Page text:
May 31, 1962, or for so long as Geddes shall remain a distributor of Bardahl, whichever period shall be the shorter.

The pivotal question in this case becomes: When did Geddes cease to be a distributor for Bardahl?

The trial court in the instant case held that Geddes' distributorship terminated July 28, 1959, when he was notified that his distributorship was terminated 'effective immediately.' 9 A judgment was therefore entered which allowed Henderson his $1.10 on each gallon of Bardahl concentrate sold by or through Geddes or his subdistributors prior to July 28, 1959, and not previously accounted for. This included 3,788 gallons sold in Brazil which had been ordered in March or April, 1959. The trial court, holding that Geddes ceased to be a distributor of Bardahl on July 28, 1959, refused to give judgment for the additional $12,097.80 which Henderson claimed as his commission on the sales of Bardahl concentrate subsequent to that date. Actually, as heretofore indicated, there were no sales in Brazil subsequent to the 3,788 gallons until September, 1959 or later (probably November, 1959).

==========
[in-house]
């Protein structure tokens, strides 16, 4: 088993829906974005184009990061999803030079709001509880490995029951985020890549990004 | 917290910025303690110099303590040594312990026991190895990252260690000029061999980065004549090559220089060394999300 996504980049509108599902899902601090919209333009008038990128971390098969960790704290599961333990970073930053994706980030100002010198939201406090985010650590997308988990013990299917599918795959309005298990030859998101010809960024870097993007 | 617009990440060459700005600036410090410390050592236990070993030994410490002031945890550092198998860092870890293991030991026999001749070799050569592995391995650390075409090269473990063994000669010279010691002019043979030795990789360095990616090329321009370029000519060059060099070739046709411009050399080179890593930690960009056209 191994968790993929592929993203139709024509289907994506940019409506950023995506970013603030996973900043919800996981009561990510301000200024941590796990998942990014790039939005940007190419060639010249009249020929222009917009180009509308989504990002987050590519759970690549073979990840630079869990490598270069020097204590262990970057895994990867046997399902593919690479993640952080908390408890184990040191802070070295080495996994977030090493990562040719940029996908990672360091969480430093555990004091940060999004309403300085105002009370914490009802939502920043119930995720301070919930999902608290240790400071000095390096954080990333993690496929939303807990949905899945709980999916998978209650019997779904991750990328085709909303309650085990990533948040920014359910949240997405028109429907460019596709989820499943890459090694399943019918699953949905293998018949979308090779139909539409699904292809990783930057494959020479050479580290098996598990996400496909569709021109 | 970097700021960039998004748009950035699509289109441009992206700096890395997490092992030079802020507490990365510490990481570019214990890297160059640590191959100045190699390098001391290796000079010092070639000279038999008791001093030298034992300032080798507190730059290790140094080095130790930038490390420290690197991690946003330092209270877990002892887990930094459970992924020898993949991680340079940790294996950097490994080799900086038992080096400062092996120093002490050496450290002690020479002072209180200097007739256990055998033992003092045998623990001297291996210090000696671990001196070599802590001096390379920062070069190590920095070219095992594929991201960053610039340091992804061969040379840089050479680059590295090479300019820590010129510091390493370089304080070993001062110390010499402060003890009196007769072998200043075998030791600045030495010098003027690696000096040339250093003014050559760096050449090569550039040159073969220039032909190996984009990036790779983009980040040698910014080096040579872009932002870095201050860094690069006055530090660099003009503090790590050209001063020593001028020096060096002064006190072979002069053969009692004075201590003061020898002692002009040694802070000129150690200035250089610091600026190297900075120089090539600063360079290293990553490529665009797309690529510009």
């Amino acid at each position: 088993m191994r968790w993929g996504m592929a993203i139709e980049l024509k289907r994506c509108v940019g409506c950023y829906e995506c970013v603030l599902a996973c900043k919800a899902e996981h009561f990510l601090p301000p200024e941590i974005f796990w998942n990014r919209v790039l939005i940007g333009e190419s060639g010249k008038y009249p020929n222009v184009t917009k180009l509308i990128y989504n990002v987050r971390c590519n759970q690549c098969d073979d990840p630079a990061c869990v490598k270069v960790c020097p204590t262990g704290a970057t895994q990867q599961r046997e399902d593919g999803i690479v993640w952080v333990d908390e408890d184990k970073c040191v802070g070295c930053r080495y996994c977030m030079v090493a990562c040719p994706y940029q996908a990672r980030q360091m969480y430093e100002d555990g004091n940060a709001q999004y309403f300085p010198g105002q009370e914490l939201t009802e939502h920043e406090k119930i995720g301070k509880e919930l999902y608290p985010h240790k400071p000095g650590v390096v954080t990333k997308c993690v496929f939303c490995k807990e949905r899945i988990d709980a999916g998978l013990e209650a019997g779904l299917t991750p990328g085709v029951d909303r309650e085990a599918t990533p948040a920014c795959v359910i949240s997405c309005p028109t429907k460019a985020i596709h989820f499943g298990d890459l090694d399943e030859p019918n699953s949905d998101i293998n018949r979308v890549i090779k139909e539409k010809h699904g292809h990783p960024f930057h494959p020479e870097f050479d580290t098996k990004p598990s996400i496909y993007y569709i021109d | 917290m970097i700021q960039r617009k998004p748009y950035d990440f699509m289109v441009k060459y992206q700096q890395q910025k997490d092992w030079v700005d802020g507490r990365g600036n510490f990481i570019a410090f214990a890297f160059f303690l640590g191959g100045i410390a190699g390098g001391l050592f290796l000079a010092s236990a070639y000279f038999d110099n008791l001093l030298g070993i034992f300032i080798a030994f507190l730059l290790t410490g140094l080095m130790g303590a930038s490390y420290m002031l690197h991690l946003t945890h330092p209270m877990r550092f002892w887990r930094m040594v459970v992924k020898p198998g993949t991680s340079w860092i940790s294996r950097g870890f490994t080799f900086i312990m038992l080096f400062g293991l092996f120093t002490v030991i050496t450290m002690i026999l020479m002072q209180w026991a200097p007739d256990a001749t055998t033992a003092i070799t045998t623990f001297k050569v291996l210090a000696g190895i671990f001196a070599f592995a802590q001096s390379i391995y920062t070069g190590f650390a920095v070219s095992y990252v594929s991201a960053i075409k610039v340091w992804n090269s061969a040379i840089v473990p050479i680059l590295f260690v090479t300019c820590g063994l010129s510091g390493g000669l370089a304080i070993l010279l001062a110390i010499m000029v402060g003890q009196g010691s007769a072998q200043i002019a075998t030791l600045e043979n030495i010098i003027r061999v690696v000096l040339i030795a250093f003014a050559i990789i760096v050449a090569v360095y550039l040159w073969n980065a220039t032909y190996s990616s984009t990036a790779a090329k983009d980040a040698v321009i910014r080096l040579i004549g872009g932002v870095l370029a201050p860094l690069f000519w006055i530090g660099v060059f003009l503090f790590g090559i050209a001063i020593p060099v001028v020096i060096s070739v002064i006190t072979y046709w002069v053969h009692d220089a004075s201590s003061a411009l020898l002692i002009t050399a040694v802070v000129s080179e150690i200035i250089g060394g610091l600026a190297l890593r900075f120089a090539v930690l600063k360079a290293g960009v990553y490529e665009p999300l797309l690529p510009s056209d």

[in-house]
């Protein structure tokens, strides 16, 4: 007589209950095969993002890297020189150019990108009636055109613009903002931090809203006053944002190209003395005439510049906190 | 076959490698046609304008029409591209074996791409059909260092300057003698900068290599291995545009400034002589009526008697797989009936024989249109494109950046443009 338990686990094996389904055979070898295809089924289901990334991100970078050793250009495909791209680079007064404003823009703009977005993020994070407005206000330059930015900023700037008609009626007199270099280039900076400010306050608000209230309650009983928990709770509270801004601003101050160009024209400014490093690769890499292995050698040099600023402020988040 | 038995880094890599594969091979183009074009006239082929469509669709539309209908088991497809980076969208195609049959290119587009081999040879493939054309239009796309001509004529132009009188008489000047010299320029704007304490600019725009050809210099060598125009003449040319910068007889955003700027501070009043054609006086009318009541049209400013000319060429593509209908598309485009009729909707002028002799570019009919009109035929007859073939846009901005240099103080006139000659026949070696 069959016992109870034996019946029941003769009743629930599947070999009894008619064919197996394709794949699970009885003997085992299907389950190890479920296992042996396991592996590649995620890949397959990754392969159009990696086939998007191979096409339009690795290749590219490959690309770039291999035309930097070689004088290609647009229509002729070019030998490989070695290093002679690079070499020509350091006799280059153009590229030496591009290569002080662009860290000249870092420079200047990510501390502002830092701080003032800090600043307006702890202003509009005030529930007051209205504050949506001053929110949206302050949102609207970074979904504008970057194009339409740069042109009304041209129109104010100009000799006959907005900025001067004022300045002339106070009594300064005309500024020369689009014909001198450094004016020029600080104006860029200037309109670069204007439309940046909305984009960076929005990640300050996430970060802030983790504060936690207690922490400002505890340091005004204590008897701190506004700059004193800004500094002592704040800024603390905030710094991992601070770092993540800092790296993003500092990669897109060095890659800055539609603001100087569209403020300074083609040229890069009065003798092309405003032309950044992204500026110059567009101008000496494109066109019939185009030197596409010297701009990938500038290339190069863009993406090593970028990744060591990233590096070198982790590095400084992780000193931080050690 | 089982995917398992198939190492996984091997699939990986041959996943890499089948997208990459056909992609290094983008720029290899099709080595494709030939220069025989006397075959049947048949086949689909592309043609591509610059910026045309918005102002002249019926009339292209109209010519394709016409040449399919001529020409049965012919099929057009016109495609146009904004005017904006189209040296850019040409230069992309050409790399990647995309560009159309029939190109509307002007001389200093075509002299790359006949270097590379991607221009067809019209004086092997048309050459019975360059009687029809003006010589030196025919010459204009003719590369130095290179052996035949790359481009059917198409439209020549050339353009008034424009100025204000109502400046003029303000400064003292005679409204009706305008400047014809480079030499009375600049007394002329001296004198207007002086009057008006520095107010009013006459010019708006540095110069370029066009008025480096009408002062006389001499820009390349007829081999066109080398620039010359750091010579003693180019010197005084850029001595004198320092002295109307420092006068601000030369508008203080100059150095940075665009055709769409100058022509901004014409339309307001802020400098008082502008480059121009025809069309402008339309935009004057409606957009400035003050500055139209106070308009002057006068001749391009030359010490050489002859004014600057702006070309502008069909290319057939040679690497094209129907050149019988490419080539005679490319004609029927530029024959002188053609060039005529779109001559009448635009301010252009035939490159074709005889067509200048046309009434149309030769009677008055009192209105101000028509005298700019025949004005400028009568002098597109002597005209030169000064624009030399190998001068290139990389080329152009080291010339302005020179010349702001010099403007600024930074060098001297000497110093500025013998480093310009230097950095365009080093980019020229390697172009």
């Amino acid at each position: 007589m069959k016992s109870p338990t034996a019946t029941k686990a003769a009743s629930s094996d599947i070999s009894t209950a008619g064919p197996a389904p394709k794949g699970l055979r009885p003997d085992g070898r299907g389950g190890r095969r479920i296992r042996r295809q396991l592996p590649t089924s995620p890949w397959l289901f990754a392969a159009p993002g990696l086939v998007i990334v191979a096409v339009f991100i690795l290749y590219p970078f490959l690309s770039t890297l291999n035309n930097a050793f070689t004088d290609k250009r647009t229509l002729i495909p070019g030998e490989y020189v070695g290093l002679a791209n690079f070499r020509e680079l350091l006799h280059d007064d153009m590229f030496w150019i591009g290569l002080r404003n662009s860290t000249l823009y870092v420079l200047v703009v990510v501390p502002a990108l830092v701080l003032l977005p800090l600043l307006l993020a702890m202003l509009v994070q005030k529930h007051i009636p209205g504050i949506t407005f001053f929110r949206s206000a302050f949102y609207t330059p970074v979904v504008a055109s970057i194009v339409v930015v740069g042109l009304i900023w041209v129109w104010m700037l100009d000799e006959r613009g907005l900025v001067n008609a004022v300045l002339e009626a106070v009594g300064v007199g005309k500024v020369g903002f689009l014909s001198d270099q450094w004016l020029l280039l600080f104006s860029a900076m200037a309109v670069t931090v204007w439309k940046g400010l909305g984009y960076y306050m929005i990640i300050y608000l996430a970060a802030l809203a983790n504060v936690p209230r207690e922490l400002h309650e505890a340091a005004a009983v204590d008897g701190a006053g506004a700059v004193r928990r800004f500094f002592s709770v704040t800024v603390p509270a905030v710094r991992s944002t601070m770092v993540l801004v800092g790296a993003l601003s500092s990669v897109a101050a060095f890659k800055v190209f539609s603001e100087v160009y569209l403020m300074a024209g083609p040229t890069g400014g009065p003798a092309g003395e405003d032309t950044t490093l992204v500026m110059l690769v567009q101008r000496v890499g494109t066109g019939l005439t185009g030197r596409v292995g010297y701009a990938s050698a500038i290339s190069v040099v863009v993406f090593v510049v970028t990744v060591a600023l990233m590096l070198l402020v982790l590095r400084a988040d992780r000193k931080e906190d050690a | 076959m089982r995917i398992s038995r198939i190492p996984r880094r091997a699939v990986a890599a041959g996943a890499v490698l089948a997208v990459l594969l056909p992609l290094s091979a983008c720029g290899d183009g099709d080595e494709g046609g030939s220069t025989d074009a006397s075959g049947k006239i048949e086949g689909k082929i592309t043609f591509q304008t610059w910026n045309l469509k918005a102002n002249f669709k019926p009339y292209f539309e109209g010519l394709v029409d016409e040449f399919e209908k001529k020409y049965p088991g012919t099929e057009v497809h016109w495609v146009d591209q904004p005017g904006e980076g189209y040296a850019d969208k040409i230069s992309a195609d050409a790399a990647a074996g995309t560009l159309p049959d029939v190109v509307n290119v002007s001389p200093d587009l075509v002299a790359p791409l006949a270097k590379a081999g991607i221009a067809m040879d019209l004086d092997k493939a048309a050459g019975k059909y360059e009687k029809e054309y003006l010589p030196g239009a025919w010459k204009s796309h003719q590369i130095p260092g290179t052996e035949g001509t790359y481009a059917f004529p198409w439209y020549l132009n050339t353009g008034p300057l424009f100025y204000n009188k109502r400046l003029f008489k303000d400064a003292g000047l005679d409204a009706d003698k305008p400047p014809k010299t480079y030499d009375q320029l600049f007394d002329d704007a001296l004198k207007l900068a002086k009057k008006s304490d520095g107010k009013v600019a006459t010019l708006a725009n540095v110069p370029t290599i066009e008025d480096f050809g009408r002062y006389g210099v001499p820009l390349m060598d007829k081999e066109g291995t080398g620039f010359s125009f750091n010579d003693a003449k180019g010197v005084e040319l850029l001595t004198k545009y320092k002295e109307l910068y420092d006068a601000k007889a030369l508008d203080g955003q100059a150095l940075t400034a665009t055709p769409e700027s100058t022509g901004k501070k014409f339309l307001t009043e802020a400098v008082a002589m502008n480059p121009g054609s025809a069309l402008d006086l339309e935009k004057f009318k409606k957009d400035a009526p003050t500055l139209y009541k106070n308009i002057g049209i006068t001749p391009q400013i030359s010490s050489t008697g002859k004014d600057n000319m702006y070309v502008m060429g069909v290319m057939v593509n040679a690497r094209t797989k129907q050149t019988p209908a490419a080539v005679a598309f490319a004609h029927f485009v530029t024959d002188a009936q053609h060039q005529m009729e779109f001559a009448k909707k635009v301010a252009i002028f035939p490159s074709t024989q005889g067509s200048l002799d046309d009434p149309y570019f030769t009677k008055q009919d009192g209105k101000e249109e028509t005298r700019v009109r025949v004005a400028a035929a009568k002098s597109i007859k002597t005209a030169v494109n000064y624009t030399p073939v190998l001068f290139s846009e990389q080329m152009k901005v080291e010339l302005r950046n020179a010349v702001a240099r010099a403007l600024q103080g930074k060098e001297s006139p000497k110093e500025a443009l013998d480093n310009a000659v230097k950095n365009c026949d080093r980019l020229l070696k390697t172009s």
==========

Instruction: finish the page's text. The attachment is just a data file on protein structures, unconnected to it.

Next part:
Henderson urges that in the Geddes case the trial court found that Geddes continued as a distributor for Bardahl until August 24, 1959, and that Bardahl is now estopped by that finding from asserting in this case that the distributorship terminated on July 28, 1959.

The purpose of collateral estoppel by judgment is to preclude parties or their privies from relitigating an issue that has been finally determined by a court of competent jurisdiction after the party against whom the estoppel is claimed has had the opportunity to fairly and fully present his case. We have recently discussed the philosophy and the purpose of collateral estoppel by judgment in Bordeaux v. Ingersoll Rand Co., 71 Wash.Dec.2d 383, 429 P.2d 207 (1967). See also Walsh v. Wolff, 32 Wash.2d 285, 201 P.2d 215 (1949); Moore's Federal Practice (2d ed.) Vol. 1B, § 0.441(2), p. 3779.

Henderson places great reliance on the landmark case of Bernhard v. Bank of America National Trust & Savings Ass'n., 19 Cal.2d 807, 122 P.2d 892 (1942), in which Chief Justice Traynor in dealing with the requirement of mutuality as applied to res judicata 'laid it to...